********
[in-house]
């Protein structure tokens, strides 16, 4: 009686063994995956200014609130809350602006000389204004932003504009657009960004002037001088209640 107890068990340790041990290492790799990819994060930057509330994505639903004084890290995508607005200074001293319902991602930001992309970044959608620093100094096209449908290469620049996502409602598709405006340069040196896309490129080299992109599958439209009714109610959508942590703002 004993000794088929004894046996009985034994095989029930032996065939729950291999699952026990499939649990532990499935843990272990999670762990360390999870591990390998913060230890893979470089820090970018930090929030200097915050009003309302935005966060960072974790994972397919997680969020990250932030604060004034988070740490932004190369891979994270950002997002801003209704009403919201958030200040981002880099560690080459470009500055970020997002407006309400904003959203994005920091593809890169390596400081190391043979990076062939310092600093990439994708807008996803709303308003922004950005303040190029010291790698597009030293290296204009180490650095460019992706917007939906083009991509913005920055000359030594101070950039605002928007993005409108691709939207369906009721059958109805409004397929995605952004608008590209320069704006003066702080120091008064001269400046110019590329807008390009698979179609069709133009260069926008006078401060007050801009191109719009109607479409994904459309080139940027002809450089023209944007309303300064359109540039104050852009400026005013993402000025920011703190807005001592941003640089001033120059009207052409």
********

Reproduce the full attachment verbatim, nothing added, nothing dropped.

[in-house]
């Protein structure tokens, strides 16, 4: 009686063994995956200014609130809350602006000389204004932003504009657009960004002037001088209640 107890068990340790041990290492790799990819994060930057509330994505639903004084890290995508607005200074001293319902991602930001992309970044959608620093100094096209449908290469620049996502409602598709405006340069040196896309490129080299992109599958439209009714109610959508942590703002 004993000794088929004894046996009985034994095989029930032996065939729950291999699952026990499939649990532990499935843990272990999670762990360390999870591990390998913060230890893979470089820090970018930090929030200097915050009003309302935005966060960072974790994972397919997680969020990250932030604060004034988070740490932004190369891979994270950002997002801003209704009403919201958030200040981002880099560690080459470009500055970020997002407006309400904003959203994005920091593809890169390596400081190391043979990076062939310092600093990439994708807008996803709303308003922004950005303040190029010291790698597009030293290296204009180490650095460019992706917007939906083009991509913005920055000359030594101070950039605002928007993005409108691709939207369906009721059958109805409004397929995605952004608008590209320069704006003066702080120091008064001269400046110019590329807008390009698979179609069709133009260069926008006078401060007050801009191109719009109607479409994904459309080139940027002809450089023209944007309303300064359109540039104050852009400026005013993402000025920011703190807005001592941003640089001033120059009207052409």